When we talk about reaching your weight goals, we talk a lot about gyms and fitness clubs. This is because we believe in them completely and totally. We would never be able to make weight loss a priority in life if we weren’t surrounded by it on a regular basis.
We like to have access to more equipment than we’d ever need because we know we’ll never get bored and there will always be new frontiers for us to explore in our fitness and weight loss journeys. We like to be surrounded by people who are like-minded and also working toward their fitness goals because that motivates us. They say you are who you surround yourself with, so going to the gym means we’re surrounding ourselves with people who make fitness a priority – and that’s who we want to be.
With this in mind, we’d like to talk about one of the barriers that stop people from taking action by joining a gym to begin their weight loss journey. That barrier is VALUE.
We make decisions based on value on a daily basis. You want a coffee, so you stop at the coffee shop. You look at the menu board and you ask yourself the following questions:
Do they have the kind of coffee I like to drink?
How much are they charging for the coffee I like to drink?
Do I want to spend that much money on coffee?
It seems like we should be able to do the same for fitness and weight loss. In fact, this should be easy because we’ve already answered some of the questions, right? (See blog posts from the past two days.) WRONG.
Can this product/program/gym help me achieve my fitness goal?
How much does this product/program/gym membership cost?
Do I want to spend that much money on reaching my goal?
The reason this scenario doesn’t play out is that in the first example, you know you’re going to get a cup of coffee. It might be bad coffee, it might not be the roast you prefer, it might be warmer than you like or not as warm as you like it, but it will almost assuredly be coffee.
What you don’t know when you invest x dollars into your fitness product/program/gym membership that you’ll get [insert the desired result here]. And that’s why it’s so hard for us to justify the cost of fitness.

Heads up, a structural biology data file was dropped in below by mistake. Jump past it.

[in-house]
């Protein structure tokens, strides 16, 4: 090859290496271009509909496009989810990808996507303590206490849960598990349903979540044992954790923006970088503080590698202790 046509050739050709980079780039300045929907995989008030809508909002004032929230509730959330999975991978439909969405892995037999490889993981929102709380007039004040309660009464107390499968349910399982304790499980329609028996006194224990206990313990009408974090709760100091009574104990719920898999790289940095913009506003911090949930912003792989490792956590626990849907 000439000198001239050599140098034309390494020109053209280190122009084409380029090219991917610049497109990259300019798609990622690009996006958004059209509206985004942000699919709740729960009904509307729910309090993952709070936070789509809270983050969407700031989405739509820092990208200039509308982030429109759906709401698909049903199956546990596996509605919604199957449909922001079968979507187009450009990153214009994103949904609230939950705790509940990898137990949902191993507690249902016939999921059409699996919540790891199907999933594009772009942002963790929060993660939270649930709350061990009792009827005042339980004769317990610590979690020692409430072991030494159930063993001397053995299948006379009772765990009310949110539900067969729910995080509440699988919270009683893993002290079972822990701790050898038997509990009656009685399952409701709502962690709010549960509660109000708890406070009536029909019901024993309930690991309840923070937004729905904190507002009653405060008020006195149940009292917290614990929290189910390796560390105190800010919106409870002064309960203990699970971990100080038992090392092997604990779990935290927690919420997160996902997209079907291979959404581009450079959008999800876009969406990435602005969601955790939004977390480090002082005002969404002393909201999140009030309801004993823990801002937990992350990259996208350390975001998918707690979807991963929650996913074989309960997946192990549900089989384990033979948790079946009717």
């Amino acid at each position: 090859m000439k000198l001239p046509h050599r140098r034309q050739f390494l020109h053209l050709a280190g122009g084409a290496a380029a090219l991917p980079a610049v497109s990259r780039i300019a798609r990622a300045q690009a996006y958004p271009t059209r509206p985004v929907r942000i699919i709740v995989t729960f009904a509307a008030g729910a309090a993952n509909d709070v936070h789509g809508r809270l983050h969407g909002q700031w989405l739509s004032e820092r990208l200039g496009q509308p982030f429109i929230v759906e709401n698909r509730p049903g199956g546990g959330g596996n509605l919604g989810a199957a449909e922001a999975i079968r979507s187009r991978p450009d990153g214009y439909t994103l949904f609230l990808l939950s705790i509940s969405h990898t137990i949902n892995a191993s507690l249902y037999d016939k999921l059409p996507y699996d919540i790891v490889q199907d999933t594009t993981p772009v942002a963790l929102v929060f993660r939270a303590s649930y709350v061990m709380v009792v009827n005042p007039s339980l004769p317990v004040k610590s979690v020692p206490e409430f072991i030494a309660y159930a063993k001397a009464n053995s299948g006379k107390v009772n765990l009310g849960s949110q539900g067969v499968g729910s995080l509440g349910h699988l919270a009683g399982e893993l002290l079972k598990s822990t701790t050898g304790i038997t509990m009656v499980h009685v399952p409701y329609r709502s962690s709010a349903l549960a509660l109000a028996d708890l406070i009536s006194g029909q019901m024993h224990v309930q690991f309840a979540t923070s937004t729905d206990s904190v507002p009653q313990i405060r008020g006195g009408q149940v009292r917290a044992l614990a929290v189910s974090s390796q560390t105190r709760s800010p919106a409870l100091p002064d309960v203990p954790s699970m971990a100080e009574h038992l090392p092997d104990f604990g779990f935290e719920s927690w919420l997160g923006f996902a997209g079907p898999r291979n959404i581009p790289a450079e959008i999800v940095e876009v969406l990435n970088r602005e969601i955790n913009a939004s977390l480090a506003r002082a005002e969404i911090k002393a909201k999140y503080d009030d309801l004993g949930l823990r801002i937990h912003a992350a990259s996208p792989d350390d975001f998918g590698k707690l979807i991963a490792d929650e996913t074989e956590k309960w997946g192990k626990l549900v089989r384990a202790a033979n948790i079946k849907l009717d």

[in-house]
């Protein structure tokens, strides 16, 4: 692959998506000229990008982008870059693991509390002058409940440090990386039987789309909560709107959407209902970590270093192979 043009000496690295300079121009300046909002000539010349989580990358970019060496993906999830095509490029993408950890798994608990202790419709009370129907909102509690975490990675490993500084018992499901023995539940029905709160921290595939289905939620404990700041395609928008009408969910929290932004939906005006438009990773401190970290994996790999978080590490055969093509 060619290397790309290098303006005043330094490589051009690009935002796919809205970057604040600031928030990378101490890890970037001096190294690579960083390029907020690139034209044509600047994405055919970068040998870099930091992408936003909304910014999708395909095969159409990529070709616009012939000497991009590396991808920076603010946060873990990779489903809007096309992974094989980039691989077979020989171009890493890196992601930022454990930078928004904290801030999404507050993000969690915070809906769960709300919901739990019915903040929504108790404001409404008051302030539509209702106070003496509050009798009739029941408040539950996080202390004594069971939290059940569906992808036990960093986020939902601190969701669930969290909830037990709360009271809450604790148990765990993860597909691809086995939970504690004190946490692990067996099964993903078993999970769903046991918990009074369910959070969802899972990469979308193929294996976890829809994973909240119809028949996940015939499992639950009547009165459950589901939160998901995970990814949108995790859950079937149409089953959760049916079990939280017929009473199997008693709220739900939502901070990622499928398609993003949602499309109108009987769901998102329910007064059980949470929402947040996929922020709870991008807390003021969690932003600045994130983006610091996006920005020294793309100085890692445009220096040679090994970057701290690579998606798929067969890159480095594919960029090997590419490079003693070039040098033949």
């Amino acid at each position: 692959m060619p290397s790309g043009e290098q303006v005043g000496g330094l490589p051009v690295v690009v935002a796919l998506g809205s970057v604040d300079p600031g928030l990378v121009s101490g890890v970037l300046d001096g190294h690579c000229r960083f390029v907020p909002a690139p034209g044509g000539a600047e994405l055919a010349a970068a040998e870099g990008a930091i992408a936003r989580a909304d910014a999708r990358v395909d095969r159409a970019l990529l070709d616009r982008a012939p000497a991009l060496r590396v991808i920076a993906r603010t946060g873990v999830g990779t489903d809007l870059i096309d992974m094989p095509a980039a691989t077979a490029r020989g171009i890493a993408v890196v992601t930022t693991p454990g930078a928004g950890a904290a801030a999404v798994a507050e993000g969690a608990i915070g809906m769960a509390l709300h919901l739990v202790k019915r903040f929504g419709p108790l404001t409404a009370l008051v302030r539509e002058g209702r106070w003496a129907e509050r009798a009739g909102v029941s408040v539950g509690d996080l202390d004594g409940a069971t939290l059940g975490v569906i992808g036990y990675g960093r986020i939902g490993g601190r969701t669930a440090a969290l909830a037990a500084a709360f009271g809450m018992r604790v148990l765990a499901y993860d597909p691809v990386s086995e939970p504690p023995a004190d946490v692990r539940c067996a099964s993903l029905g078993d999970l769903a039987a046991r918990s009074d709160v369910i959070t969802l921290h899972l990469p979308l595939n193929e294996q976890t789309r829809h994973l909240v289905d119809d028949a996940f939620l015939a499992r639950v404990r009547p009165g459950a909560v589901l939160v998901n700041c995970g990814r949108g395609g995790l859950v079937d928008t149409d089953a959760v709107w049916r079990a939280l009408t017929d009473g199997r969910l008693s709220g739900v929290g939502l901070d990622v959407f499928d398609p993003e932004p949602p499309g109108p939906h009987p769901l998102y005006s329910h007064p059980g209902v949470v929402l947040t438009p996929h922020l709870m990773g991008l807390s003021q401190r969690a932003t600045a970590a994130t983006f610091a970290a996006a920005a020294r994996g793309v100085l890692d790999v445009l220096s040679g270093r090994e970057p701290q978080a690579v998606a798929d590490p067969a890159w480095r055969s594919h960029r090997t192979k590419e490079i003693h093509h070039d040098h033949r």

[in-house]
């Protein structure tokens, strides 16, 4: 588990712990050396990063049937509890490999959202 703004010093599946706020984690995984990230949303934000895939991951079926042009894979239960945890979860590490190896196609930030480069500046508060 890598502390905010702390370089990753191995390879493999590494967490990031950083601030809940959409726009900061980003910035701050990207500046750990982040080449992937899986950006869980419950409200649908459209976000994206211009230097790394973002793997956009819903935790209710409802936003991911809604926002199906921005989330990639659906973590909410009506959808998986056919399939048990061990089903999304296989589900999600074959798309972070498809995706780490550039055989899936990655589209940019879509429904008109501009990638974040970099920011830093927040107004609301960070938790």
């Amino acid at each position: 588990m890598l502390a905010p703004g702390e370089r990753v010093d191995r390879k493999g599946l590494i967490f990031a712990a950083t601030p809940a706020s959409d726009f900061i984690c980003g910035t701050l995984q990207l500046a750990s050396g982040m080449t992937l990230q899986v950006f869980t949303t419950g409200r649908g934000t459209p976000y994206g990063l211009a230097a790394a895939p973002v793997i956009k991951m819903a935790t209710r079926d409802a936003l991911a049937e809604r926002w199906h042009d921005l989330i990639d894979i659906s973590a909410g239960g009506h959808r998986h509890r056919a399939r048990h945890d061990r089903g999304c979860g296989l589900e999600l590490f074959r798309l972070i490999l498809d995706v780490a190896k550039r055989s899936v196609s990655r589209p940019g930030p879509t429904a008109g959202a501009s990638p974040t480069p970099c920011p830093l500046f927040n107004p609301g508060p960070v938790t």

But that’s not even all that makes it hard.
When you’re buying coffee it’s almost exclusively money that is the cost. When it comes to your fitness there’s the financial investment if you’re buying a program or joining a gym (or maybe it’s buying sneakers or investing in a food journal) and then there’s the investment of your time and energy!
So let’s fix this so that we can justify the cost of getting fit, shall we?
In a typical situation, the ideal cost/value scenario would look like this:
COST = VALUE
COST < VALUE
It’s in these circumstances that we can justify the expense of whatever it is that we’re considering. We can’t justify the expense when the equation looks like this:
COST > VALUE
And what’s worse is that when we can’t actually quantify the cost or the value, then the equation doesn’t even help us make the decision. BUT if we can agree that the above assumptions about cost and value are true, then we should be able to determine what we’re willing to invest in our fitness by going back to Chapter One and looking at our WHAT and our WHY and answering two questions:
What is the VALUE we can associate with reaching our WHAT (this will likely be a variation or quantification of our WHY) and,
What is the COST associated with achieving our goal?
Some examples of the value you might associate with getting fit include:
Weight loss and/or control
Reduced risk of certain types of disease and illness
Increased sex drive
Slowed or decreased signs of aging
Increased immune function
But let’s assume that you think in more financial terms, after all – people generally struggle most with the financial cost of getting fit when making the initial commitment to getting fit. So let’s look at what the possible financial value is in reaching your fitness goals.
In 2016 a study was published in the Journal of the American Heart Association resulting from the survey of over 26,000 people, which indicated that exercise saves the average person $2,500 per year in reduced medical costs. Not only can you save over 2K a year, but a program as simple as 30-minutes of walking, 5 days a week was enough to achieve a significant reduction in annual medical costs. (Read it here.)
Now, if you can take your list of non-financial value and place a dollar value on that – go for it! What is your own, unique, personal value in getting fit?
Once we’ve determined our VALUE, financial and otherwise, we need to take a look at the cost. This is where it’s very easy to see the financial impact: how much will that program/product/membership COST you?
And maybe you want to factor in the cost of your time – that’s fair. But keep in mind, the increase you’re likely to see in your energy and productivity from getting fit are likely to offset the time you invest. In other words, you’re likely to get more time OUT of your fitness journey than you put INTO it.
Consider your value. Consider your cost. What does YOUR equation look like?
TIP: Like any other investment you’re considering it’s always wise to start with a budget. How much are you willing to spend? In this case, factor in both how much money you’re willing to spend as well as how much time you’re willing to spend. Now, with a working budget, you can find a program/product/membership that works for you!
Want to find out how Elevate can provide you value that far exceeds the cost? Give us a try for FREE!